Can you tell I love Christmas decorating? Did you know that the REAL reason vintage aluminum trees need to be used with a color wheel is because the trees are highly flammable? String lights are out! However, color wheels produce a beautiful light show once the sun sets.
If you’re not from Maine, you might think the above photo is of a homemade Mounds candy bar. You’re close! But you’d probably be shocked to learn that they contain mashed potatoes in the coconut centers! They are a delicious traditional Maine candy called “Needhams” which have also historically been called “potato candy” or “potato fudge”. However, if you are from Maine and familiar with Needhams you may be surprised to discover that the modern version has gone far astray from yesterday’s healthier and more wholesome homemade versions dating as far back as 1924.
When I was little the idea of Santa Claus gave me permission to dream beyond my means and reality. It didn’t matter what was happening in my life, the realities of budgets or whether he would deliver. When I made my list and handed it to my Nana, “Santa’s Helper” as she referred to herself, there was an exciting passage of a few weeks when it seemed that anything was possible.
I’m not sure what month the vintage photo was taken, but it likely wasn’t in November! We’ve had record-breaking snowfall this month. It’s ironic because it was only a week and a half ago that Wayne insisted we order that day the sparkly new two-stage snowblower to replace our existing single-stage. I wanted to wait until closer to December so that we could see how it performed in an actual storm and still be within the 30 day window to return it if he didn’t like it. I gave in but not without a bit of an eyeball roll and a comment about his being overly cautious. Well, it won’t be here until this weekend so to make up for it (and burn some calories in advance of tomorrow!) I hand shoveled our entire driveway three times yesterday as a surprise for Wayne for when he got home from work!
Within my collection of vintage Maine and New England community cook books dating back to the early 1900s are dozens and dozens of recipes for “Indian Pudding.” It’s a humble, mildly sweet and spicy baked cornmeal dessert served warm and paired with whipped or iced cream. Each recipe is as unique as the contributor. Even within one cook book there are sometimes multiple variations offered: Lottie adds tapioca, no eggs while Cora uses eggs and no tapioca. Mary bakes hers in a “slow oven” (lower temp) for four hours while Alice only bakes her for 1 1/2. After carefully reviewing my vintage sources I am offering you my own kitchen and taste tested (plus Wayne approved!) adaptation that’s made in a cast iron dutch oven. (This is an updated recipe from last year with new photos taken this morning!)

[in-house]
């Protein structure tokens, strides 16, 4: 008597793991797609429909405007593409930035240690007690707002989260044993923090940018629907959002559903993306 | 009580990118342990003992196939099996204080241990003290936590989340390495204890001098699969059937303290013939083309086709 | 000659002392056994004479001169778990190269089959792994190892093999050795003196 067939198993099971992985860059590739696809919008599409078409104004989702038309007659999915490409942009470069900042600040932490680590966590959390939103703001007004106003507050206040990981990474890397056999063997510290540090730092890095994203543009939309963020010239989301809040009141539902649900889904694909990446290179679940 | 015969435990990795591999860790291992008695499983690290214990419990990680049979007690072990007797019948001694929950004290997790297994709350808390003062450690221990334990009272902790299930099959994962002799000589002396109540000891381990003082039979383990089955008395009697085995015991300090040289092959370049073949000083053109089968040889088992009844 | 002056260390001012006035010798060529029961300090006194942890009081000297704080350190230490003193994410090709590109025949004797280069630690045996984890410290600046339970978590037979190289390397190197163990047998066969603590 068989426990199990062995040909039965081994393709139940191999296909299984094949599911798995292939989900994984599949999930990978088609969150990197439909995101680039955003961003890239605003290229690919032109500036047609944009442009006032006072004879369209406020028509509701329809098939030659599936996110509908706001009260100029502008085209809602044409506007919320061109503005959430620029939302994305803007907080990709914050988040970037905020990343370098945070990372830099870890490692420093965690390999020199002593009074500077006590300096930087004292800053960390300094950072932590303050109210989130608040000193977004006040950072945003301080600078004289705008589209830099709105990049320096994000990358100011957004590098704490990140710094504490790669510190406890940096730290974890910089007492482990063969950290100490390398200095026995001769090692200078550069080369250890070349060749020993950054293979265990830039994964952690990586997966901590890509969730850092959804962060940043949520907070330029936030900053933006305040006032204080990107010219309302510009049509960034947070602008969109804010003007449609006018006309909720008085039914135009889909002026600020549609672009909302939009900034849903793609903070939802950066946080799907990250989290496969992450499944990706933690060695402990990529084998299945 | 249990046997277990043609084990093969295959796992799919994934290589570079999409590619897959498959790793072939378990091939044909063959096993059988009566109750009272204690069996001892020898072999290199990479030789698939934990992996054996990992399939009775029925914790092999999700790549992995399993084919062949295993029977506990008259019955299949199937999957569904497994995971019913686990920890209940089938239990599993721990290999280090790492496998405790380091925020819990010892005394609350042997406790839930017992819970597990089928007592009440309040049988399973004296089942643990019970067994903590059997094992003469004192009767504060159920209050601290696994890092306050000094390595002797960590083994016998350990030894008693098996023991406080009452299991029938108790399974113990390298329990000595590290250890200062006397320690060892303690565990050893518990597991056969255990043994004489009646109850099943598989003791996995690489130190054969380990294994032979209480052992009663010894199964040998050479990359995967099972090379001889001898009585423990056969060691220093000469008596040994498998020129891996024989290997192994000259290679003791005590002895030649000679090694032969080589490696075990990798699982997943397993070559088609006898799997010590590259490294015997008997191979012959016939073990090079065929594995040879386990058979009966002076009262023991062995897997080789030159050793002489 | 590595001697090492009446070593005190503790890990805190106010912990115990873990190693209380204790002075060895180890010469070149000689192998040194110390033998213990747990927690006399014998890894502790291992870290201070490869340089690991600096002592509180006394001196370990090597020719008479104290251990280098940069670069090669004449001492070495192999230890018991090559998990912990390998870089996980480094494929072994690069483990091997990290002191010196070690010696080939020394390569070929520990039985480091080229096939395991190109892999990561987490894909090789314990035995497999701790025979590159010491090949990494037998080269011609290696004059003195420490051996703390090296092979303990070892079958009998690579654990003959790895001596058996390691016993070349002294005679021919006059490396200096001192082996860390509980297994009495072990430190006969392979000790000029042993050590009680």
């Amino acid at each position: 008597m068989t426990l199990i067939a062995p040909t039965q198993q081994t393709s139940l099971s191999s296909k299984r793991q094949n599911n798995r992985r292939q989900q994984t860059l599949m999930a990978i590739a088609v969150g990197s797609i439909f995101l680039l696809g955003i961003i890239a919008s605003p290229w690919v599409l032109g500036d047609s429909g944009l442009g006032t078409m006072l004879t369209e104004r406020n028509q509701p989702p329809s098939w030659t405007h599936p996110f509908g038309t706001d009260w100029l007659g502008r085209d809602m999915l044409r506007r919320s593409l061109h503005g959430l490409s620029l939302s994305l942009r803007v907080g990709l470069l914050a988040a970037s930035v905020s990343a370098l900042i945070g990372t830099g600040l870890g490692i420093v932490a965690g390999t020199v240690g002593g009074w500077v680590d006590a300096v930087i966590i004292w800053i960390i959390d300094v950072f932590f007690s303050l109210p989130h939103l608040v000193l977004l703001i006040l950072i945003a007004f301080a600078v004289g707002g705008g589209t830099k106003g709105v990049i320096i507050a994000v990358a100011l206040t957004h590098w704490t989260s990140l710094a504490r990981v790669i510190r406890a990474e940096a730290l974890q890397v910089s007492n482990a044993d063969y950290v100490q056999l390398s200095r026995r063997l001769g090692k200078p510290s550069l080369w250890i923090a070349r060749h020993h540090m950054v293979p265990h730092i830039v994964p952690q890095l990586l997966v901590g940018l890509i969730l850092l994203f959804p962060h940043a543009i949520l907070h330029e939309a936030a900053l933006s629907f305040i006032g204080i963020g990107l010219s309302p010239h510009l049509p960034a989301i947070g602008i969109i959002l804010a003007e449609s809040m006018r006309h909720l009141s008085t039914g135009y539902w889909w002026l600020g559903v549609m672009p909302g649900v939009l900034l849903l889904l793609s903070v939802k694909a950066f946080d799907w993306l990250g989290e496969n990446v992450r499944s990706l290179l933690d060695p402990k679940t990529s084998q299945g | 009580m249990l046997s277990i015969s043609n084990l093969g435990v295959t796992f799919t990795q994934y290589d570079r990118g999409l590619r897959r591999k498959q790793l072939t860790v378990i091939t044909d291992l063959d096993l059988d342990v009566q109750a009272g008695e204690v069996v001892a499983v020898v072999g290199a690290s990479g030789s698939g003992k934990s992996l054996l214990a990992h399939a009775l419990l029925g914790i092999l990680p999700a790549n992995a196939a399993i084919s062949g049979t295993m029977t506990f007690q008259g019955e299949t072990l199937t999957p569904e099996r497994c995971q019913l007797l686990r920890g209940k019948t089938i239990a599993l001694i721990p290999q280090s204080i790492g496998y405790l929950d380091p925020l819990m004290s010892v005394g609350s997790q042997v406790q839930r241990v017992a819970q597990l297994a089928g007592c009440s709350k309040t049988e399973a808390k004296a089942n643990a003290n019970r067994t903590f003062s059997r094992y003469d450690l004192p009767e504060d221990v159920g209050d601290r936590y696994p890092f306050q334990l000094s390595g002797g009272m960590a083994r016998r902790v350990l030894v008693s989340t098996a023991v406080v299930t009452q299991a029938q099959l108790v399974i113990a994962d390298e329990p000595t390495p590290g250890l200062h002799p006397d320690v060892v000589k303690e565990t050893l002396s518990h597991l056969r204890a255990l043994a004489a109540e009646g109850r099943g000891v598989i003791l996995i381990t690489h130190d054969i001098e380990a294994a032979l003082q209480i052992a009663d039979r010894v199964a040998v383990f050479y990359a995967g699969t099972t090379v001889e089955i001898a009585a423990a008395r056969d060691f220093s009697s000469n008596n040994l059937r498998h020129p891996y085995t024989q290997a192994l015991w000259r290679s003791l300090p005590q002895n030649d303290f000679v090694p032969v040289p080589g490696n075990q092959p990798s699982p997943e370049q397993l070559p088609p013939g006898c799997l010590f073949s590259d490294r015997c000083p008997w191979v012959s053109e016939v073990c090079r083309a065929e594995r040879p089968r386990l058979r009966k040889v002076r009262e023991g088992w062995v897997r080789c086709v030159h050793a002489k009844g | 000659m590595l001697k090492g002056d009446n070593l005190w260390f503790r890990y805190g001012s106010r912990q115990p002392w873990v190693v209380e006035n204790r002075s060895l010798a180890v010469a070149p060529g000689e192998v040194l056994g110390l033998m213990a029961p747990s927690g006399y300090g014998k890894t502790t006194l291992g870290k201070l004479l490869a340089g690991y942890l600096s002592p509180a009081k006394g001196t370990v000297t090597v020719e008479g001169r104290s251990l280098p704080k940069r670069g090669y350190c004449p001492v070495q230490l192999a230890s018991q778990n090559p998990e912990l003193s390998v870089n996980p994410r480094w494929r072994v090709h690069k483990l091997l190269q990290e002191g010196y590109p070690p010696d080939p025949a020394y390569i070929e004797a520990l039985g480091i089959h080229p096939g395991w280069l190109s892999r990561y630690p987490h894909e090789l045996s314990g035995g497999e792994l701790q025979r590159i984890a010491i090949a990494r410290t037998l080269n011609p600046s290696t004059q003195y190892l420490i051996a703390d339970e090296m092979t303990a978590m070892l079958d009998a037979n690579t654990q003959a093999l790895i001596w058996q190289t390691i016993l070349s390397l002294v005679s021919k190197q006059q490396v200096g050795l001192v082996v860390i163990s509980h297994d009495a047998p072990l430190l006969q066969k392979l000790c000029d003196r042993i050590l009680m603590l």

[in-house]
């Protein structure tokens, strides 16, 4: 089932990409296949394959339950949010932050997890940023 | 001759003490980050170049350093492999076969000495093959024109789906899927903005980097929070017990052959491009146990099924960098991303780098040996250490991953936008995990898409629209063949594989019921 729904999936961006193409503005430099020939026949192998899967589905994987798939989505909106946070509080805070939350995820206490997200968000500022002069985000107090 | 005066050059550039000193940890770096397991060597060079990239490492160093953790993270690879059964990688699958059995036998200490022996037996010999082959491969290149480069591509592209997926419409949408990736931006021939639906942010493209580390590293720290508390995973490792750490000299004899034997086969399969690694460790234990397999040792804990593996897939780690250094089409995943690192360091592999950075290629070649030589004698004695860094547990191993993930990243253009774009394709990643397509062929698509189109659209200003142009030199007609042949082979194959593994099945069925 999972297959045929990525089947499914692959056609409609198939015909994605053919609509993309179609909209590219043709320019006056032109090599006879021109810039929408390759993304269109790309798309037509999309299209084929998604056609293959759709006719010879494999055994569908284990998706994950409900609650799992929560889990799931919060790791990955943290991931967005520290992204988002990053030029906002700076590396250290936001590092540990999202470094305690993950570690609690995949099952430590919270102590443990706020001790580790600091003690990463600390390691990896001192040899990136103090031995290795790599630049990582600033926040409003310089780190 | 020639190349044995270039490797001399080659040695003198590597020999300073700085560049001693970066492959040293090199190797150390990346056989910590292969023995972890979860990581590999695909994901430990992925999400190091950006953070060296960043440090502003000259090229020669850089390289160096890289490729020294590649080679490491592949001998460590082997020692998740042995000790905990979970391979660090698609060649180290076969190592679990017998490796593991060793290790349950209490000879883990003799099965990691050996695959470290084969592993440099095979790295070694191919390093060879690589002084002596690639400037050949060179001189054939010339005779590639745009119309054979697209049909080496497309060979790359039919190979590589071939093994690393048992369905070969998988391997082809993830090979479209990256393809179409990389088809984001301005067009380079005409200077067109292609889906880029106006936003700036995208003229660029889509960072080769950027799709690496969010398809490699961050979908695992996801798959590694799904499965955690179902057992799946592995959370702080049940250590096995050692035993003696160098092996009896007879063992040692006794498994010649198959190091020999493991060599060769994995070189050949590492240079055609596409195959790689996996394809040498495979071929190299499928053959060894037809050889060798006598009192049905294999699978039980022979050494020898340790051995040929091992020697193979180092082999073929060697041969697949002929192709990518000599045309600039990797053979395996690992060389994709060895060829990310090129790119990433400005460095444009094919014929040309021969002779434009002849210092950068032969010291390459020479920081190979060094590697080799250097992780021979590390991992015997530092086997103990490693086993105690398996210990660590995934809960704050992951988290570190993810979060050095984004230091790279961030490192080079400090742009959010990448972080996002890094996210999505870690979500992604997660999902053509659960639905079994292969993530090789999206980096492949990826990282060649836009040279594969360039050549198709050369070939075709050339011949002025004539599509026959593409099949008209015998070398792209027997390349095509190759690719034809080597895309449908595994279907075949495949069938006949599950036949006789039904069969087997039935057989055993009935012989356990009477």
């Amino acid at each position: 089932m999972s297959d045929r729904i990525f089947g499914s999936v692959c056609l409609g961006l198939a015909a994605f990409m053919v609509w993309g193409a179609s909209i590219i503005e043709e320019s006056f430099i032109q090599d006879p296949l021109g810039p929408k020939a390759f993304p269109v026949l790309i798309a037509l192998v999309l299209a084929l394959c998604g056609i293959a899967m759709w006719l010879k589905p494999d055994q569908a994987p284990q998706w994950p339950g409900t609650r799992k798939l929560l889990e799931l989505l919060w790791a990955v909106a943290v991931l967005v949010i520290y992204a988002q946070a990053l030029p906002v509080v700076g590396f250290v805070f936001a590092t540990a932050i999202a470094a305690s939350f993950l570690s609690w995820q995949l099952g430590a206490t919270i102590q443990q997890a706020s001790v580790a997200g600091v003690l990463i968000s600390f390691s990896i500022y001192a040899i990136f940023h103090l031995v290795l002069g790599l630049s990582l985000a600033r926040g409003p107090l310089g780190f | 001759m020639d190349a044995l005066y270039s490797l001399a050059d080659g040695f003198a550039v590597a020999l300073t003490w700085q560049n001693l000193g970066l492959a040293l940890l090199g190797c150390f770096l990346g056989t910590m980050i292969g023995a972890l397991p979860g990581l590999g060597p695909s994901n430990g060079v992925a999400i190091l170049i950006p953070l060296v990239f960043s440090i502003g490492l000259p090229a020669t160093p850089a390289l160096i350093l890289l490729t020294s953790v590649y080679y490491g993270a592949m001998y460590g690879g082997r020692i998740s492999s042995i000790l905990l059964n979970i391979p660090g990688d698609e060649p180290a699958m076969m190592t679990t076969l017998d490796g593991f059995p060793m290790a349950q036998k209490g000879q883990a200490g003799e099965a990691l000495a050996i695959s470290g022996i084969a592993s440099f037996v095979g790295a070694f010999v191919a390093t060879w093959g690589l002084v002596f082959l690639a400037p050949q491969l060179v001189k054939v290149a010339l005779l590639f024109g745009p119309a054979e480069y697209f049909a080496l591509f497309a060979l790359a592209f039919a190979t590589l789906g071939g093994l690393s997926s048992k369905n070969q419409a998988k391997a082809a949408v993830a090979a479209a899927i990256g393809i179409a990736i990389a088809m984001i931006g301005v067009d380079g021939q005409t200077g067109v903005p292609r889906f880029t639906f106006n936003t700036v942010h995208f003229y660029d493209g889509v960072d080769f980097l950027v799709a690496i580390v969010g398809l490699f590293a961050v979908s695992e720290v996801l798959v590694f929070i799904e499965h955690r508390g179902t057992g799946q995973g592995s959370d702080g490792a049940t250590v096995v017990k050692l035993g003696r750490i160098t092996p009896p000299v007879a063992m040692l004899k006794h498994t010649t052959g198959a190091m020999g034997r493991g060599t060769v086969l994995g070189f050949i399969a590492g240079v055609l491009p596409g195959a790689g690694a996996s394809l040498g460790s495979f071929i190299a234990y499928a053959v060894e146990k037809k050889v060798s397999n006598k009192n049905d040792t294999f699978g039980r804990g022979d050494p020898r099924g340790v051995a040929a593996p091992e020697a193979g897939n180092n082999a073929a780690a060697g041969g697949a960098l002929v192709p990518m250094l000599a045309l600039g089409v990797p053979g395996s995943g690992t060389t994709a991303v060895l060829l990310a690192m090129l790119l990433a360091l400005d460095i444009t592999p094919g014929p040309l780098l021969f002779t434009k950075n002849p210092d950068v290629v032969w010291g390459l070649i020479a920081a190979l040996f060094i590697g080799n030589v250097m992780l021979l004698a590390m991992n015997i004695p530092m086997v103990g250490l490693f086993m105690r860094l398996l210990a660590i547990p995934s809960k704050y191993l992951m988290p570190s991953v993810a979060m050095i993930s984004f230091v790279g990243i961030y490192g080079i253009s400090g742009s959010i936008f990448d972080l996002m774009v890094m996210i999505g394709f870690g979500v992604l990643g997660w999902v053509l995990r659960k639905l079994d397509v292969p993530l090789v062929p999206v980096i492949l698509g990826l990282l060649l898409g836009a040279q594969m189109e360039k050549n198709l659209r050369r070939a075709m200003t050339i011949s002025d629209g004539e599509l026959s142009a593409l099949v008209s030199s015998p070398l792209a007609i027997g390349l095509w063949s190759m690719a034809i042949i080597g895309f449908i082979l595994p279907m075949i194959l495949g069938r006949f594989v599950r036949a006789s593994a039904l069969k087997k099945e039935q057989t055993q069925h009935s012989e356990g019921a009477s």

For those of you who are gluten-free, your store-bought options are limited if you want stuffing that is free from Xanthan gum (I bring this up from time to time. Xanthan gum is in almost all gluten-free baked items. It’s the by-product of bacteria feeding on sugar that can have a laxative effect among other unwanted side-effects. No thanks!)
For those of you who love your gluten, you may love my recipe as much as Wayne does. It’s made from whole grain oat and corn flour with added fruits, then baked in an iron skillet. With the recent turkey salmonella scare it’s a good idea to not stuff your turkey and make a safe and delicious stuffing that’s just as good. Here is my favorite and original recipe.
For the past five or so years I think of my special late friend “Mrs. T”, may she rest in peace, when I set up my vintage aluminum Christmas tree. For a year I visited with Mrs. T weekly at a local assisted living home for the elderly. She loved to hear about my yard sale adventures and what I had bought. “We used to call it junkin'” she informed me. Not that it matters, but Mrs. T was a very elegant lady. When I told her in the summer that I had purchased a beautiful vintage aluminum tree at a moving sale where the basement had been a private winter square dance hall she was thrilled! Not because of the square dancing but the tree: “I always wanted one but my husband wouldn’t allow it. He said it was tacky.”
By “it” I mean unofficial winter, but on the positive side the weather is cooperating with early Christmas decorating. We have blustery winds, was in the teens this morning, my car door and trunk were frozen shut and we’re getting
3-5 5-8(!!) inches of snow tomorrow night! Vintage Christmas decorating definitely takes some of the chill out of it for me. To begin, I added some modern lights to my Victorian Fairy Christmas store display soap box. I think the lights look rather retro, almost like an old time marquis.
My experience from both sides of the “couch” has taught me that there’s nothing simple about PTSD nightmares. The things I tried in my teens and twenties–using food and alcohol to try and bury and drown them, sometimes to the point of blacking out, created new real-life nightmare scenarios. In my late twenties through my forties I was afraid to go to sleep; I averaged about five broken hours a night. When I did sleep, and the nightmares struck, I woke up extremely exhausted.
I wish I could say that I am now completely free of nightmares and experience restful sleep. The good news is that I have made incredible progress over the past couple of years. I have fewer nightmares, am not terrified of going to sleep and am making my peace with them.